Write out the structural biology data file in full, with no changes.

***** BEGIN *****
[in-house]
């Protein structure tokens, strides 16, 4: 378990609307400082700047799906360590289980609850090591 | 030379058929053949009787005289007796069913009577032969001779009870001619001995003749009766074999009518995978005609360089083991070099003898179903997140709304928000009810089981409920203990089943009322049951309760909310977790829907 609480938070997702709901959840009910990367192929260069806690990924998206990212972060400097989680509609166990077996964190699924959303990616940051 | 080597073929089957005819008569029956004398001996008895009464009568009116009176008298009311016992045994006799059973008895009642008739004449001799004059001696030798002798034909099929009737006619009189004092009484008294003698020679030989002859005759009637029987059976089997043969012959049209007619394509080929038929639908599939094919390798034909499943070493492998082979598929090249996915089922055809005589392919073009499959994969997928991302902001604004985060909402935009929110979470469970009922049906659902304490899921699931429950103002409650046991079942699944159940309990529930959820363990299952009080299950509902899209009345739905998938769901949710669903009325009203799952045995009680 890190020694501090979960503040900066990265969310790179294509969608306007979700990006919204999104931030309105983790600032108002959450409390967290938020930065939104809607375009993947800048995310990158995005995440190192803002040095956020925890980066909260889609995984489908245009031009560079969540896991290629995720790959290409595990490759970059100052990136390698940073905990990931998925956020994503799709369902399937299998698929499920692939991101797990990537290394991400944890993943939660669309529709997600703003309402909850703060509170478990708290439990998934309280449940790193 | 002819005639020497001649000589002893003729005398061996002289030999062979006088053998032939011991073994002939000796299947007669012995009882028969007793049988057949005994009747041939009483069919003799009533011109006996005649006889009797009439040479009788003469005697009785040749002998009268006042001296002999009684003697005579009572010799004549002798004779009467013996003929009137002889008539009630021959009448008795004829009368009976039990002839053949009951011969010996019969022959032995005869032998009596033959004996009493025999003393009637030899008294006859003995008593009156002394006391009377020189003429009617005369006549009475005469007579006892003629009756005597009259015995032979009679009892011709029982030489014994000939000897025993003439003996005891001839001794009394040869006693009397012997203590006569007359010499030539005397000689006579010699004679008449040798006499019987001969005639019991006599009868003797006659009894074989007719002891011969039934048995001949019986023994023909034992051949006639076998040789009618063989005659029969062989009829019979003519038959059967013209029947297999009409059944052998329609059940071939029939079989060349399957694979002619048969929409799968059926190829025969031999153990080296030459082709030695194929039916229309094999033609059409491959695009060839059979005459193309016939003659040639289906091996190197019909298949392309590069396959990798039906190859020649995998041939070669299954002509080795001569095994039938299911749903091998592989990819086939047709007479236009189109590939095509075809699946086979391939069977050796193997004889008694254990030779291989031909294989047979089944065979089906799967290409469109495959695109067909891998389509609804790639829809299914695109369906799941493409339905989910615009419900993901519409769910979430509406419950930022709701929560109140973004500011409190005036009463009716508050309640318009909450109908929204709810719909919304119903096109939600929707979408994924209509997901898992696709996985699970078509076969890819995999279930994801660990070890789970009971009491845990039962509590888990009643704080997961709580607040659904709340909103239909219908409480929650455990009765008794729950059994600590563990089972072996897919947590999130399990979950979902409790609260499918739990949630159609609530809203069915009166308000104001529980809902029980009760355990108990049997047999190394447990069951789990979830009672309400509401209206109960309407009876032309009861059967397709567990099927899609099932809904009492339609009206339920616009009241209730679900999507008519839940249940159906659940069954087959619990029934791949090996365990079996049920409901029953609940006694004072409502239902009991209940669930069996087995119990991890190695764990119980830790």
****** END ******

[in-house]
């Protein structure tokens, strides 16, 4: 378990609307400082700047799906360590289980609850090591 | 030379058929053949009787005289007796069913009577032969001779009870001619001995003749009766074999009518995978005609360089083991070099003898179903997140709304928000009810089981409920203990089943009322049951309760909310977790829907 609480938070997702709901959840009910990367192929260069806690990924998206990212972060400097989680509609166990077996964190699924959303990616940051 | 080597073929089957005819008569029956004398001996008895009464009568009116009176008298009311016992045994006799059973008895009642008739004449001799004059001696030798002798034909099929009737006619009189004092009484008294003698020679030989002859005759009637029987059976089997043969012959049209007619394509080929038929639908599939094919390798034909499943070493492998082979598929090249996915089922055809005589392919073009499959994969997928991302902001604004985060909402935009929110979470469970009922049906659902304490899921699931429950103002409650046991079942699944159940309990529930959820363990299952009080299950509902899209009345739905998938769901949710669903009325009203799952045995009680 890190020694501090979960503040900066990265969310790179294509969608306007979700990006919204999104931030309105983790600032108002959450409390967290938020930065939104809607375009993947800048995310990158995005995440190192803002040095956020925890980066909260889609995984489908245009031009560079969540896991290629995720790959290409595990490759970059100052990136390698940073905990990931998925956020994503799709369902399937299998698929499920692939991101797990990537290394991400944890993943939660669309529709997600703003309402909850703060509170478990708290439990998934309280449940790193 | 002819005639020497001649000589002893003729005398061996002289030999062979006088053998032939011991073994002939000796299947007669012995009882028969007793049988057949005994009747041939009483069919003799009533011109006996005649006889009797009439040479009788003469005697009785040749002998009268006042001296002999009684003697005579009572010799004549002798004779009467013996003929009137002889008539009630021959009448008795004829009368009976039990002839053949009951011969010996019969022959032995005869032998009596033959004996009493025999003393009637030899008294006859003995008593009156002394006391009377020189003429009617005369006549009475005469007579006892003629009756005597009259015995032979009679009892011709029982030489014994000939000897025993003439003996005891001839001794009394040869006693009397012997203590006569007359010499030539005397000689006579010699004679008449040798006499019987001969005639019991006599009868003797006659009894074989007719002891011969039934048995001949019986023994023909034992051949006639076998040789009618063989005659029969062989009829019979003519038959059967013209029947297999009409059944052998329609059940071939029939079989060349399957694979002619048969929409799968059926190829025969031999153990080296030459082709030695194929039916229309094999033609059409491959695009060839059979005459193309016939003659040639289906091996190197019909298949392309590069396959990798039906190859020649995998041939070669299954002509080795001569095994039938299911749903091998592989990819086939047709007479236009189109590939095509075809699946086979391939069977050796193997004889008694254990030779291989031909294989047979089944065979089906799967290409469109495959695109067909891998389509609804790639829809299914695109369906799941493409339905989910615009419900993901519409769910979430509406419950930022709701929560109140973004500011409190005036009463009716508050309640318009909450109908929204709810719909919304119903096109939600929707979408994924209509997901898992696709996985699970078509076969890819995999279930994801660990070890789970009971009491845990039962509590888990009643704080997961709580607040659904709340909103239909219908409480929650455990009765008794729950059994600590563990089972072996897919947590999130399990979950979902409790609260499918739990949630159609609530809203069915009166308000104001529980809902029980009760355990108990049997047999190394447990069951789990979830009672309400509401209206109960309407009876032309009861059967397709567990099927899609099932809904009492339609009206339920616009009241209730679900999507008519839940249940159906659940069954087959619990029934791949090996365990079996049920409901029953609940006694004072409502239902009991209940669930069996087995119990991890190695764990119980830790």